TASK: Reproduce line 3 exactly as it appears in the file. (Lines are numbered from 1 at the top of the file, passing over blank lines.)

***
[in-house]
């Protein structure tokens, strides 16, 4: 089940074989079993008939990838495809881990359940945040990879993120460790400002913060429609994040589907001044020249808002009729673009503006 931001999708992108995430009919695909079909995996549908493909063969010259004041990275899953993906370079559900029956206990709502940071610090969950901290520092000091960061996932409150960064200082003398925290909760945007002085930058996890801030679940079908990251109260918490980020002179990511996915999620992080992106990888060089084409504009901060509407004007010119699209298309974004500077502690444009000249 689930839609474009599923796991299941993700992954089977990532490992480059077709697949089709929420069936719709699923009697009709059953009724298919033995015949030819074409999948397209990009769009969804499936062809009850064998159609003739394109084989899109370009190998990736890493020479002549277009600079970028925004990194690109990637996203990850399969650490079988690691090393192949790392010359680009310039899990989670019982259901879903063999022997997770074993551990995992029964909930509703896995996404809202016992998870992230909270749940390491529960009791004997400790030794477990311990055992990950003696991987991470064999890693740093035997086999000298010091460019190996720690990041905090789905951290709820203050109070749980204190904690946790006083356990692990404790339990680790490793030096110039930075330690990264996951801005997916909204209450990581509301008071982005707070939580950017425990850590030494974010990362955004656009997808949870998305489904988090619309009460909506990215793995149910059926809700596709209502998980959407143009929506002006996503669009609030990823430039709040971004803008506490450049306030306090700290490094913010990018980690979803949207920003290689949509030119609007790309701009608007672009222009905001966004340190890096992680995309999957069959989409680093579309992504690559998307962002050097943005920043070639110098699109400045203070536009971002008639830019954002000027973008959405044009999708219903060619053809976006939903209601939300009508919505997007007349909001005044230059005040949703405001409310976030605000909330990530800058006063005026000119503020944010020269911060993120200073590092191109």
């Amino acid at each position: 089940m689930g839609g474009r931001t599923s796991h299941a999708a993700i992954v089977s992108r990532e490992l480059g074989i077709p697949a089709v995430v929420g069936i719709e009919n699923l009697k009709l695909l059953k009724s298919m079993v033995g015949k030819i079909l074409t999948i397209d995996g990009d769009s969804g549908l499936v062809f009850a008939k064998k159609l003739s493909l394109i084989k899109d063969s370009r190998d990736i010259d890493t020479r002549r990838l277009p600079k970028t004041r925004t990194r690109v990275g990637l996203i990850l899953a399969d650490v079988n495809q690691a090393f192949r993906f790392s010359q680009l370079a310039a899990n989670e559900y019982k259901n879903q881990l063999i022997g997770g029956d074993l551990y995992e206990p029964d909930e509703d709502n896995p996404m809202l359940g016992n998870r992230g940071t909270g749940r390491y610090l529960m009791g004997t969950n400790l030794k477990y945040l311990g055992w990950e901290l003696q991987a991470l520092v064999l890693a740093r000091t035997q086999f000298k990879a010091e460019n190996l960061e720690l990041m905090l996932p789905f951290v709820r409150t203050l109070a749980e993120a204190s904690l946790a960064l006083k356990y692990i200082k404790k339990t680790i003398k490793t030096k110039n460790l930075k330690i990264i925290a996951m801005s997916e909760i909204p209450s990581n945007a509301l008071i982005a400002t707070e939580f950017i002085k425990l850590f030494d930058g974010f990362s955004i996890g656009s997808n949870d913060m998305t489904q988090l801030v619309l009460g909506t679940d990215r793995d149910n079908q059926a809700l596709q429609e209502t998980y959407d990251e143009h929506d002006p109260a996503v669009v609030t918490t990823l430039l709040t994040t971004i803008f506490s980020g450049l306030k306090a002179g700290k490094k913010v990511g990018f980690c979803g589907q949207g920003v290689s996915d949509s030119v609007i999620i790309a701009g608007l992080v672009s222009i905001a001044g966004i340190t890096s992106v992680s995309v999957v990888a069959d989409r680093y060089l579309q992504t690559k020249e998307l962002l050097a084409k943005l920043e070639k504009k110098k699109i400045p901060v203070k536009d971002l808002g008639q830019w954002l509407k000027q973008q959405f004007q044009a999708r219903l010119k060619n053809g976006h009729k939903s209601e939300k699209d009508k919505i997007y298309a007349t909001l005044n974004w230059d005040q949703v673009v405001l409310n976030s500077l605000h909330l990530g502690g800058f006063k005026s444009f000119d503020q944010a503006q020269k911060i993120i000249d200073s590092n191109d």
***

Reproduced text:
């Amino acid at each position: 089940m689930g839609g474009r931001t599923s796991h299941a999708a993700i992954v089977s992108r990532e490992l480059g074989i077709p697949a089709v995430v929420g069936i719709e009919n699923l009697k009709l695909l059953k009724s298919m079993v033995g015949k030819i079909l074409t999948i397209d995996g990009d769009s969804g549908l499936v062809f009850a008939k064998k159609l003739s493909l394109i084989k899109d063969s370009r190998d990736i010259d890493t020479r002549r990838l277009p600079k970028t004041r925004t990194r690109v990275g990637l996203i990850l899953a399969d650490v079988n495809q690691a090393f192949r993906f790392s010359q680009l370079a310039a899990n989670e559900y019982k259901n879903q881990l063999i022997g997770g029956d074993l551990y995992e206990p029964d909930e509703d709502n896995p996404m809202l359940g016992n998870r992230g940071t909270g749940r390491y610090l529960m009791g004997t969950n400790l030794k477990y945040l311990g055992w990950e901290l003696q991987a991470l520092v064999l890693a740093r000091t035997q086999f000298k990879a010091e460019n190996l960061e720690l990041m905090l996932p789905f951290v709820r409150t203050l109070a749980e993120a204190s904690l946790a960064l006083k356990y692990i200082k404790k339990t680790i003398k490793t030096k110039n460790l930075k330690i990264i925290a996951m801005s997916e909760i909204p209450s990581n945007a509301l008071i982005a400002t707070e939580f950017i002085k425990l850590f030494d930058g974010f990362s955004i996890g656009s997808n949870d913060m998305t489904q988090l801030v619309l009460g909506t679940d990215r793995d149910n079908q059926a809700l596709q429609e209502t998980y959407d990251e143009h929506d002006p109260a996503v669009v609030t918490t990823l430039l709040t994040t971004i803008f506490s980020g450049l306030k306090a002179g700290k490094k913010v990511g990018f980690c979803g589907q949207g920003v290689s996915d949509s030119v609007i999620i790309a701009g608007l992080v672009s222009i905001a001044g966004i340190t890096s992106v992680s995309v999957v990888a069959d989409r680093y060089l579309q992504t690559k020249e998307l962002l050097a084409k943005l920043e070639k504009k110098k699109i400045p901060v203070k536009d971002l808002g008639q830019w954002l509407k000027q973008q959405f004007q044009a999708r219903l010119k060619n053809g976006h009729k939903s209601e939300k699209d009508k919505i997007y298309a007349t909001l005044n974004w230059d005040q949703v673009v405001l409310n976030s500077l605000h909330l990530g502690g800058f006063k005026s444009f000119d503020q944010a503006q020269k911060i993120i000249d200073s590092n191109d």